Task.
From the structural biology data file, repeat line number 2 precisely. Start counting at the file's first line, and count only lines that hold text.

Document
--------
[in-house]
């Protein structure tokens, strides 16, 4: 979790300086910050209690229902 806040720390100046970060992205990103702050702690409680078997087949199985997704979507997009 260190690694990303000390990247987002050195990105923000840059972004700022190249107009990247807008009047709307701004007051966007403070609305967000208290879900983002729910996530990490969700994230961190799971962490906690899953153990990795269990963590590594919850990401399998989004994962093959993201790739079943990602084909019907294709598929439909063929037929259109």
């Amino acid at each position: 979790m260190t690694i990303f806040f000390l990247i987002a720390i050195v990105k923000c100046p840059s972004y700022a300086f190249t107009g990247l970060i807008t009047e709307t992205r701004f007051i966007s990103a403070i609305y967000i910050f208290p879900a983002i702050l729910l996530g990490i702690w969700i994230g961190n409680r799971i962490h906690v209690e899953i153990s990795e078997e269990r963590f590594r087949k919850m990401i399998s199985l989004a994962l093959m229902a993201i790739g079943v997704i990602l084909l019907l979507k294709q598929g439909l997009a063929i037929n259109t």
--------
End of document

């Protein structure tokens, strides 16, 4: 979790300086910050209690229902 806040720390100046970060992205990103702050702690409680078997087949199985997704979507997009 260190690694990303000390990247987002050195990105923000840059972004700022190249107009990247807008009047709307701004007051966007403070609305967000208290879900983002729910996530990490969700994230961190799971962490906690899953153990990795269990963590590594919850990401399998989004994962093959993201790739079943990602084909019907294709598929439909063929037929259109």